8th Grade U. S. History Syllabus

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8th Grade U.S. History Syllabus

Eighth grade U.S. history is a study of the United States through 1877. The course focuses on colonization, the American Revolution, the formation and structure of U.S. government, the New Republic, Manifest Destiny and an expanding nation, the Civil War, and Reconstruction.



The lessons in this unit are organized to help students understand the effects of geography on the development of colonial America. The main skill focus is making generalizations. Students analyze the reasons for exploration and the importance of political, economic, and social factors upon the formation of the thirteen colonies. To begin the unit, students participate in an exciting computer simulation comparing early American colonization to space colonization. They conclude the unit with their first essay of the year, reflecting on the themes of this unit – geography and economy of the 13 original colonies.

American Revolution

This unit focuses on the political, economic, and social factors that led to the American Revolution and how the self-determination of the colonists led to victory. The culminating assessment is a student-created electronic newspaper focusing on the major points of the American Revolution. The newspaper is constructed by students working in groups or individually.

Forging a New Government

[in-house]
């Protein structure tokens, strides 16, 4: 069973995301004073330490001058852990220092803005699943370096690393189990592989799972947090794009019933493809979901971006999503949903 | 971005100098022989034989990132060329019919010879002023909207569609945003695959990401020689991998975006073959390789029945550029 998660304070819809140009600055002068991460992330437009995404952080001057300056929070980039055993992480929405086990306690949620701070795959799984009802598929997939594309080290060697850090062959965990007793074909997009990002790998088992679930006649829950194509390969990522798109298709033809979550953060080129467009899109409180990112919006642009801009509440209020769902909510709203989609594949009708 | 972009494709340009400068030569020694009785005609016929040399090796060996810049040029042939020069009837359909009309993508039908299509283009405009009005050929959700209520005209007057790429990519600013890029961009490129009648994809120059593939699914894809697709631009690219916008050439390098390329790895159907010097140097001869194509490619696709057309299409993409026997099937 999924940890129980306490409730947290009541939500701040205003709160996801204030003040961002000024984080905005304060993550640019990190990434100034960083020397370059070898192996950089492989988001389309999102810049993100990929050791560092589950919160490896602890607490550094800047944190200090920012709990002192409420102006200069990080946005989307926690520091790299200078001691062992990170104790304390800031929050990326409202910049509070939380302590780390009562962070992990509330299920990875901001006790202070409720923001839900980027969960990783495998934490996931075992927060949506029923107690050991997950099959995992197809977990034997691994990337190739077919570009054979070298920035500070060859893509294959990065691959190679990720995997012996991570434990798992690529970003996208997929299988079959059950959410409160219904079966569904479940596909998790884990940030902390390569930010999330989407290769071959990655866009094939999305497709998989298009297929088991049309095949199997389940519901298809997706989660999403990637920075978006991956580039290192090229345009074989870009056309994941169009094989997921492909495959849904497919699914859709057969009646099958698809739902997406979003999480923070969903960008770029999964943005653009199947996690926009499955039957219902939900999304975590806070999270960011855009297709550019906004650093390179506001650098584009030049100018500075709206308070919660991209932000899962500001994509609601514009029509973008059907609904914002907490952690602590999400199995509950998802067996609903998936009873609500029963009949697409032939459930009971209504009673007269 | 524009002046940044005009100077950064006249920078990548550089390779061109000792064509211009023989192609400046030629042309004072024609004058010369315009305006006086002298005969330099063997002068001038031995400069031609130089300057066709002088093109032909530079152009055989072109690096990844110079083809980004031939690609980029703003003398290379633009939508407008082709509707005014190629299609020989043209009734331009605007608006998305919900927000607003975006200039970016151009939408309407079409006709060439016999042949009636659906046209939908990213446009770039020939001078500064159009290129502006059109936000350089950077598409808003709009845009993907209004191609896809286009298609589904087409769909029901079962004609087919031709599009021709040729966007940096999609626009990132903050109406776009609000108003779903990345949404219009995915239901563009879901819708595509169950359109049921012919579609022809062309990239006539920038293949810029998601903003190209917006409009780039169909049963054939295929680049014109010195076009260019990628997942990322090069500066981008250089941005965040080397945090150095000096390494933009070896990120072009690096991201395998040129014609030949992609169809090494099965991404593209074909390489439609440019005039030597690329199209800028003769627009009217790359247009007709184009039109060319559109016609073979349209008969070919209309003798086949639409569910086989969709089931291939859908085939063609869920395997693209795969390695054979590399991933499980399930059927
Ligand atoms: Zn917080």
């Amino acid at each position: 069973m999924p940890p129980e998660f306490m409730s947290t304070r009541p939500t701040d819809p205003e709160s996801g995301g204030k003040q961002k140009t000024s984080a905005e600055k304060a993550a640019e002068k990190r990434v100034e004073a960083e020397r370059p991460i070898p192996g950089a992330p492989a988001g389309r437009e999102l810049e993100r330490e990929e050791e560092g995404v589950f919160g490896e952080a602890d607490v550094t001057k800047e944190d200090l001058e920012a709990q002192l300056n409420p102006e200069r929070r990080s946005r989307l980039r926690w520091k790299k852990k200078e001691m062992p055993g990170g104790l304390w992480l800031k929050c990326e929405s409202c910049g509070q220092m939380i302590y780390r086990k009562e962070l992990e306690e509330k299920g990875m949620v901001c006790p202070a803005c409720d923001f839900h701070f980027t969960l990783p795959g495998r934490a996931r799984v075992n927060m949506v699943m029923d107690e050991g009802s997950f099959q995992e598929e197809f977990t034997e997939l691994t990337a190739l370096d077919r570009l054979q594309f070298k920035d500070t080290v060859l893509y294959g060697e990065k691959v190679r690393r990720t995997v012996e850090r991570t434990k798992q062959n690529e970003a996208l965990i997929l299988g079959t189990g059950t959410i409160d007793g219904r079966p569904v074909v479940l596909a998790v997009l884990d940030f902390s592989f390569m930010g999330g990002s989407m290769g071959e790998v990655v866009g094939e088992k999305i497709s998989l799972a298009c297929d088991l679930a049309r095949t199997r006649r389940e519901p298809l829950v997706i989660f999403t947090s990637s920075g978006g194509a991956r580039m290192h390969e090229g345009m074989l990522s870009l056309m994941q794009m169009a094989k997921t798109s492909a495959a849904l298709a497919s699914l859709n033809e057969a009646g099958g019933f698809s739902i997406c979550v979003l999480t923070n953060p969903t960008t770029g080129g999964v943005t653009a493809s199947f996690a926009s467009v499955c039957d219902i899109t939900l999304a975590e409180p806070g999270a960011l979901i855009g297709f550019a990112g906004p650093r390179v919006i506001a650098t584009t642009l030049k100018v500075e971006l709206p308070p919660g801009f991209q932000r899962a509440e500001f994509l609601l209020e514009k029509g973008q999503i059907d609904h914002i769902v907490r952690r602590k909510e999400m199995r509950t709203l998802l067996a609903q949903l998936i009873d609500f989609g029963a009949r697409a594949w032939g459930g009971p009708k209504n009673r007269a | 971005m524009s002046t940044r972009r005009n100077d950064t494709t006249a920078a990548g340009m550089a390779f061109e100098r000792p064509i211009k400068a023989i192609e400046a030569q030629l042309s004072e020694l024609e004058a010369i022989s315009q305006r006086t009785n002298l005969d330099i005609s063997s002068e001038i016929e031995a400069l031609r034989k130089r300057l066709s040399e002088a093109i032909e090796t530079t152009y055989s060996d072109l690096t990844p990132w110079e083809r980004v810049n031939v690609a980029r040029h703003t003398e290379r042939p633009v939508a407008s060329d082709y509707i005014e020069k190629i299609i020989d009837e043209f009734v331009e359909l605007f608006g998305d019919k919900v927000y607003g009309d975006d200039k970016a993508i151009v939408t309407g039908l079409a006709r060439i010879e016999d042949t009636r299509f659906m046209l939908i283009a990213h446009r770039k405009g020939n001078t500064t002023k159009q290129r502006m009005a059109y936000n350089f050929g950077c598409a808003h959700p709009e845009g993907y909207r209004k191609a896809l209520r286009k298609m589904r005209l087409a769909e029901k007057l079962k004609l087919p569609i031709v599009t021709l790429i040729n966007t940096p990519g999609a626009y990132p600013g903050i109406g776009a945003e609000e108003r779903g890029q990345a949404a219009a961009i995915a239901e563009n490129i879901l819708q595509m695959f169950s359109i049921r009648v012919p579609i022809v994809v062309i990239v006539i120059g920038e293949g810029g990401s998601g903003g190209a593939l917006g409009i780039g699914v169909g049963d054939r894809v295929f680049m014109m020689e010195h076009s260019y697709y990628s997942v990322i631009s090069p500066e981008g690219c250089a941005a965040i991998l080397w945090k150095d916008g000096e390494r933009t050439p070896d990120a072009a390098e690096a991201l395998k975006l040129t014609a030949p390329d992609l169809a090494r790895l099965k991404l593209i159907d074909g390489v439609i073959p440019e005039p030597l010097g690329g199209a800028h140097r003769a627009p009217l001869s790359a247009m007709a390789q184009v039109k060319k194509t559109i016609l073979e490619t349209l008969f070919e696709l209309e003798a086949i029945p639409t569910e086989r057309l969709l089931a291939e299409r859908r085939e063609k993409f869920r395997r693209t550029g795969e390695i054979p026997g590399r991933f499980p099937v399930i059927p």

The principles of the U.S. Constitution and the individual rights, freedoms, and responsibilities created by the Founding Fathers are the centerpiece of Forging a New Government. The culminating assessment is a free-response essay addressing the extent to which the U.S. Constitution limits the power of government. Students will follow district guidelines for writing a box outline, rough draft, ratiocination, and final draft.

New Republic

This unit is designed to help students understand the challenges faced by the new republic during the presidencies of Washington, Adams, Jefferson, Madison, and Monroe. The culminating assessment is a document-based essay on the leadership role of the earliest presidents. This is an opportunity for the students to participate in the process of writing a document-based essay as a practice before the document-based essay is administered for the district semester exam.

An Expanding Nation


In this unit the content focus is threefold: analyzing westward expansion and its effect on the political, economic, and social development of the nation; analyzing how political, economic and social factors led to the growth of sectionalism and the Civil War; and identifying the impact of science and technology on the development of the U.S. Students create a virtual museum exhibit of the Expanding Nation period for the culminating assessment.

Civil War and Reconstruction

The causes of the Civil War, the major events of the war, and the significance of the Thirteenth, Fourteenth, and Fifteenth Amendments are the foundation for the Civil War and Reconstruction unit. Students develop an understanding of the political dilemmas and the compromises of the times. By probing deeply into the sectional differences, students are challenged with analytical thought through primary source document analysis. Later, the sources are used as a part of the document-based essay on the final exam. In the culminating assessment students combine the skills of communication, information literacy, and inter/intrapersonal by working in small groups to make a presentation about a selected Civil War topic.

Updated 11/18/09

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